The Youth League of South Africa’s ANC apologised to the ruling party for meddling in foreign affairs when it called for the overthrow the democratically elected government of neighbouring Botswana.
The African National Congress earlier this month blasted the Youth League and its outspoken leader Julius Malema for the remarks.
Thirty-year-old Malema’s ability to appeal to the masses of poor puts him in an influential position, with senior ANC leaders including President Jacob Zuma courting him to secure their political aspirations, Reuters reports.
“We (the ANC Youth League)… apologise because we note that the leadership of the ANC took serious exception on the statement and classified that statement as transgression of ANC constitution and policies,” it said in a statement.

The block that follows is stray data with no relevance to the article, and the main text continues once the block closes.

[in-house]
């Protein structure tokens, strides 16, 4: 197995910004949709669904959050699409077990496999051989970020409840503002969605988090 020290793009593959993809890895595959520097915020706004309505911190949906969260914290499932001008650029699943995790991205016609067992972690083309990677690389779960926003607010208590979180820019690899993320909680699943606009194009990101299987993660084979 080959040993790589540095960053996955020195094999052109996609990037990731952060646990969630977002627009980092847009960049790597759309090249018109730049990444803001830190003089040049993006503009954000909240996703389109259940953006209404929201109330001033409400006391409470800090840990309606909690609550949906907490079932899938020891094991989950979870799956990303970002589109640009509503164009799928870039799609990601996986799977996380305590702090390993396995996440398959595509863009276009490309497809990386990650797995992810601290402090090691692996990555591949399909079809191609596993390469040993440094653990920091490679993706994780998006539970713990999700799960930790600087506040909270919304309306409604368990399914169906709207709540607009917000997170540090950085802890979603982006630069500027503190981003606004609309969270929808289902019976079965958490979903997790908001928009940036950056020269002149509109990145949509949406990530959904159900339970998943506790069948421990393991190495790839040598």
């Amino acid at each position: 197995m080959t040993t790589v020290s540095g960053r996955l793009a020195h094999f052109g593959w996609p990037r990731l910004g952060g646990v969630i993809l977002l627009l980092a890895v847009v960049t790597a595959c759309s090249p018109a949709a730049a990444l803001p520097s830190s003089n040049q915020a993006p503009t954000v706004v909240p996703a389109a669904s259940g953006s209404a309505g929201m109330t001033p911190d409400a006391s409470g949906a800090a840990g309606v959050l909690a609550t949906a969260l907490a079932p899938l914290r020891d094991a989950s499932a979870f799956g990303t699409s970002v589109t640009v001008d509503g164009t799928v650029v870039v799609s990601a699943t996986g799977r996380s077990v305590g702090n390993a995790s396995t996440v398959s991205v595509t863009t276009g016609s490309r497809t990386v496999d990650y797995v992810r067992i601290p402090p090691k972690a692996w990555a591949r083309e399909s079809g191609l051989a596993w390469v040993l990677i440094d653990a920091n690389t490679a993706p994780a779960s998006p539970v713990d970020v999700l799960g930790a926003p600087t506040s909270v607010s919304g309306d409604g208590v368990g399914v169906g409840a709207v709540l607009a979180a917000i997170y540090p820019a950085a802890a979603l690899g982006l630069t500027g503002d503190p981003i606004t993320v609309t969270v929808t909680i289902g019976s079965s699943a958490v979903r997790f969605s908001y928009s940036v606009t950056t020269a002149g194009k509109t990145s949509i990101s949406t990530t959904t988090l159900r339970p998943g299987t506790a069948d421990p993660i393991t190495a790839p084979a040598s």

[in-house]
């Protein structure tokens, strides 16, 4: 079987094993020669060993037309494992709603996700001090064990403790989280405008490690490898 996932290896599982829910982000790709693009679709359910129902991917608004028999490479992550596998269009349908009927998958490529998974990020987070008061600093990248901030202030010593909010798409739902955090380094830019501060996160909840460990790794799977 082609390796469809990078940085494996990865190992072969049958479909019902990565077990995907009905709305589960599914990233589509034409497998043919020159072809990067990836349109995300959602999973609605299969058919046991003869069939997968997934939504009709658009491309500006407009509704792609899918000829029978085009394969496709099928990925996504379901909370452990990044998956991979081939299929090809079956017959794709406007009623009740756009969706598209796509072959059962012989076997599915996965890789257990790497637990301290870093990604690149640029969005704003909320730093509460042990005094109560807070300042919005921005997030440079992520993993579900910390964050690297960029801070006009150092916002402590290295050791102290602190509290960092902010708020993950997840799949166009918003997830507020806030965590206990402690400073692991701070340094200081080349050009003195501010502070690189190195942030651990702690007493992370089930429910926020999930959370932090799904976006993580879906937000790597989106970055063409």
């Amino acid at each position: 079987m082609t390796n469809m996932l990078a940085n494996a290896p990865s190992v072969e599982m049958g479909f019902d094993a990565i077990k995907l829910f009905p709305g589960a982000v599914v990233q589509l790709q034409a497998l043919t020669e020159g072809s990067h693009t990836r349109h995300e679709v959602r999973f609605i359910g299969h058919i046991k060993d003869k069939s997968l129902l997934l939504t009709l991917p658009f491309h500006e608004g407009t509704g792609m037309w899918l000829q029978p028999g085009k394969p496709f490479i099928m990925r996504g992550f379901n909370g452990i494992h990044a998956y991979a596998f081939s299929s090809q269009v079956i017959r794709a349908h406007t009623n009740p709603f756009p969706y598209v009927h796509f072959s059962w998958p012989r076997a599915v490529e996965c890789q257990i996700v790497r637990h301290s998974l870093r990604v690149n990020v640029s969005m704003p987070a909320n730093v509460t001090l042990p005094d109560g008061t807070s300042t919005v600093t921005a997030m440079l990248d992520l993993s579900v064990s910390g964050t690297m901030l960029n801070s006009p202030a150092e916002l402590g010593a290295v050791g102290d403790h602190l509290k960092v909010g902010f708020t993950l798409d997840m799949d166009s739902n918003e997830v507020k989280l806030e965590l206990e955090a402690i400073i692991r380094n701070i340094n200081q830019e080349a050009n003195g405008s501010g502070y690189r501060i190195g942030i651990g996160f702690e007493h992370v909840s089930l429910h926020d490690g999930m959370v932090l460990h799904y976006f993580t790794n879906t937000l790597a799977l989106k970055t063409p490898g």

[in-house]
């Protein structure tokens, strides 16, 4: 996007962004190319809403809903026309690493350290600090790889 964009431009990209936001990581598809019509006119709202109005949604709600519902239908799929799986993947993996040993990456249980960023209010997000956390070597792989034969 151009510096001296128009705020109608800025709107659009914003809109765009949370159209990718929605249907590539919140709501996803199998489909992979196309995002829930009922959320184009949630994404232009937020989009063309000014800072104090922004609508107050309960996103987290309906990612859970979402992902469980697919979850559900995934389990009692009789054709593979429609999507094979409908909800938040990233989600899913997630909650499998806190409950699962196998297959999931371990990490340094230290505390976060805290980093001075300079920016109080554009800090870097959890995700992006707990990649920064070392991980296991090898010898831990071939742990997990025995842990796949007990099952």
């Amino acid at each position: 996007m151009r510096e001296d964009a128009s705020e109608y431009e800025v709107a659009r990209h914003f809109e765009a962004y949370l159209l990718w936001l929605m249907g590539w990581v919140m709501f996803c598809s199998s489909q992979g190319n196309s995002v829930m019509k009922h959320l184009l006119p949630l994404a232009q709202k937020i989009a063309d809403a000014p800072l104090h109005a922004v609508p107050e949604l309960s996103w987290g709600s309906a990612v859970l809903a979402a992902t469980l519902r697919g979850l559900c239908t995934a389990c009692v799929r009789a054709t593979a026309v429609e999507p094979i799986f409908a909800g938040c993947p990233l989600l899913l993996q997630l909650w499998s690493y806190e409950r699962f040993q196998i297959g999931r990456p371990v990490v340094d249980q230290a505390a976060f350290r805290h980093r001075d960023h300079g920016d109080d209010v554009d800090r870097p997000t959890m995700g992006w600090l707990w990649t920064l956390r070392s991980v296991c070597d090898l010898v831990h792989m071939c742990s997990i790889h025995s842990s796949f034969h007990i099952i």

“The ANC Youth League has never and will never define itself outside the policy confines and directives of the ANC, and will whenever expected be available to listen to political and organisational guidance from the leadership,” it added.
ANC spokesman Jackson Mthembu told eNews Channel that the matter would be discussed by the party’s leadership. He did not want to confirm if Malema would face disciplinary action.
“It’s a matter that will be before the ANC structures. Those are the structures that will decide what to do next,” he said.
Malema has already been a thorn in the side for the ruling ANC with his repeated calls for nationalisation of mines in the world’s top producer of platinum and a major supplier of gold.
The nationalisation debate has unnerved investors but struck a chord with poor blacks who make up the majority of the population and who envision Malema as a future leader of Africa’s biggest economy.
His call for state ownership of mines would bankrupt South Africa, economists said, with many seeing it as a ploy to help his allies obtain bailouts for bad investments they made in the sector.